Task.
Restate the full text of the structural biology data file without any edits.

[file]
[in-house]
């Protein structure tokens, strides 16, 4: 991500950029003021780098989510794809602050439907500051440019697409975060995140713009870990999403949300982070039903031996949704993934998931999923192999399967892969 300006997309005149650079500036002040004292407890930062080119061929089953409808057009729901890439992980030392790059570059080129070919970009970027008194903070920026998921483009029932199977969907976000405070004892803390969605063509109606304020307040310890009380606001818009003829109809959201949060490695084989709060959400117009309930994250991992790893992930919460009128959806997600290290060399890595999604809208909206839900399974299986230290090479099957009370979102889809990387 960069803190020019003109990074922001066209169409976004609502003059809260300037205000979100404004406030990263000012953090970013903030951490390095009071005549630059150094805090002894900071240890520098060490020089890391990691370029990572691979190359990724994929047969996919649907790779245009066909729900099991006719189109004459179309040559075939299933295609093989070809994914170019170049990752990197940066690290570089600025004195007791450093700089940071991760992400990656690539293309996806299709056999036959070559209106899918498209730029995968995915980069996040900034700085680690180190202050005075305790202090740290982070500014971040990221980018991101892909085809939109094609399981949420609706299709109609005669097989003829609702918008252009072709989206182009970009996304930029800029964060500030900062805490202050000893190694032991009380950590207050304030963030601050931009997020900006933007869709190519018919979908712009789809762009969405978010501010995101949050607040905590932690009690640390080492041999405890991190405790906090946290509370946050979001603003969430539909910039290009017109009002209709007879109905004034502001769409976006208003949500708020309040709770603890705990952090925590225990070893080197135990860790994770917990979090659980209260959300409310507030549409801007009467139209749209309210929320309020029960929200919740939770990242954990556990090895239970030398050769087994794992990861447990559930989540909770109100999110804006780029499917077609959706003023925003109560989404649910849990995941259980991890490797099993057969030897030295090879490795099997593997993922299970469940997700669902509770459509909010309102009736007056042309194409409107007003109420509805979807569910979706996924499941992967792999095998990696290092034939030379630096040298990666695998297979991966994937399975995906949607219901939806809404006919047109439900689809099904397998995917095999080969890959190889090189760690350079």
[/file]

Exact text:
[in-house]
């Protein structure tokens, strides 16, 4: 991500950029003021780098989510794809602050439907500051440019697409975060995140713009870990999403949300982070039903031996949704993934998931999923192999399967892969 300006997309005149650079500036002040004292407890930062080119061929089953409808057009729901890439992980030392790059570059080129070919970009970027008194903070920026998921483009029932199977969907976000405070004892803390969605063509109606304020307040310890009380606001818009003829109809959201949060490695084989709060959400117009309930994250991992790893992930919460009128959806997600290290060399890595999604809208909206839900399974299986230290090479099957009370979102889809990387 960069803190020019003109990074922001066209169409976004609502003059809260300037205000979100404004406030990263000012953090970013903030951490390095009071005549630059150094805090002894900071240890520098060490020089890391990691370029990572691979190359990724994929047969996919649907790779245009066909729900099991006719189109004459179309040559075939299933295609093989070809994914170019170049990752990197940066690290570089600025004195007791450093700089940071991760992400990656690539293309996806299709056999036959070559209106899918498209730029995968995915980069996040900034700085680690180190202050005075305790202090740290982070500014971040990221980018991101892909085809939109094609399981949420609706299709109609005669097989003829609702918008252009072709989206182009970009996304930029800029964060500030900062805490202050000893190694032991009380950590207050304030963030601050931009997020900006933007869709190519018919979908712009789809762009969405978010501010995101949050607040905590932690009690640390080492041999405890991190405790906090946290509370946050979001603003969430539909910039290009017109009002209709007879109905004034502001769409976006208003949500708020309040709770603890705990952090925590225990070893080197135990860790994770917990979090659980209260959300409310507030549409801007009467139209749209309210929320309020029960929200919740939770990242954990556990090895239970030398050769087994794992990861447990559930989540909770109100999110804006780029499917077609959706003023925003109560989404649910849990995941259980991890490797099993057969030897030295090879490795099997593997993922299970469940997700669902509770459509909010309102009736007056042309194409409107007003109420509805979807569910979706996924499941992967792999095998990696290092034939030379630096040298990666695998297979991966994937399975995906949607219901939806809404006919047109439900689809099904397998995917095999080969890959190889090189760690350079």